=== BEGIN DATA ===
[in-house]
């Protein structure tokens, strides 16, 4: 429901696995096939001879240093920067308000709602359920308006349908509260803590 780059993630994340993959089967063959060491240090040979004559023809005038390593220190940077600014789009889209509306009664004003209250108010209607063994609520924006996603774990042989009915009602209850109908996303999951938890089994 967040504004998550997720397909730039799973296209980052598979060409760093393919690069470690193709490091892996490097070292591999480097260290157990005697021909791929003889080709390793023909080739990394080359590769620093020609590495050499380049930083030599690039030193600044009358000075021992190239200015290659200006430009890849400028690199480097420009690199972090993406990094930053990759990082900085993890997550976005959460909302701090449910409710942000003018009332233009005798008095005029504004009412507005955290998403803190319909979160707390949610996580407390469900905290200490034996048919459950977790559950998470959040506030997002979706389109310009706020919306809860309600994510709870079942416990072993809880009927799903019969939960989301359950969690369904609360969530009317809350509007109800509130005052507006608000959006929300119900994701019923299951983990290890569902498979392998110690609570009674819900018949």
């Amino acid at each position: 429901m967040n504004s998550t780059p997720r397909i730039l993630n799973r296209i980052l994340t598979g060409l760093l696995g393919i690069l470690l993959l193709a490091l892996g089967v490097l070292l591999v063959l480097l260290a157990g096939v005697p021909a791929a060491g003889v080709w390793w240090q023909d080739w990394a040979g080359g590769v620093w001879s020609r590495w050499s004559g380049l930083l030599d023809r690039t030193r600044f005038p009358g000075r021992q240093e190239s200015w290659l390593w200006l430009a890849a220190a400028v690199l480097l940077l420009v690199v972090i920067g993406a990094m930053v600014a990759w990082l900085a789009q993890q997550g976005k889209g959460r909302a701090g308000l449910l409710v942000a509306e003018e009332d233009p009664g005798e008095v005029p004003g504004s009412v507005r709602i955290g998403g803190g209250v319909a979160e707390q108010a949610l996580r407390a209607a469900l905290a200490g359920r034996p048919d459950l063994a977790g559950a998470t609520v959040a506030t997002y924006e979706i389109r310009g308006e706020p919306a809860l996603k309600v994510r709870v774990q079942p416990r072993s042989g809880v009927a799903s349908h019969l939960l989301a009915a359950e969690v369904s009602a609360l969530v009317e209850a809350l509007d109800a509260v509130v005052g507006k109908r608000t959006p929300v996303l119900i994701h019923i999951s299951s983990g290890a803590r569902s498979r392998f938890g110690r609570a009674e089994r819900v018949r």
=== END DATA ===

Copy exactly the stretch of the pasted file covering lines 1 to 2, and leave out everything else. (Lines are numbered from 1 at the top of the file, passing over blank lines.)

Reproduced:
[in-house]
């Protein structure tokens, strides 16, 4: 429901696995096939001879240093920067308000709602359920308006349908509260803590 780059993630994340993959089967063959060491240090040979004559023809005038390593220190940077600014789009889209509306009664004003209250108010209607063994609520924006996603774990042989009915009602209850109908996303999951938890089994 967040504004998550997720397909730039799973296209980052598979060409760093393919690069470690193709490091892996490097070292591999480097260290157990005697021909791929003889080709390793023909080739990394080359590769620093020609590495050499380049930083030599690039030193600044009358000075021992190239200015290659200006430009890849400028690199480097420009690199972090993406990094930053990759990082900085993890997550976005959460909302701090449910409710942000003018009332233009005798008095005029504004009412507005955290998403803190319909979160707390949610996580407390469900905290200490034996048919459950977790559950998470959040506030997002979706389109310009706020919306809860309600994510709870079942416990072993809880009927799903019969939960989301359950969690369904609360969530009317809350509007109800509130005052507006608000959006929300119900994701019923299951983990290890569902498979392998110690609570009674819900018949």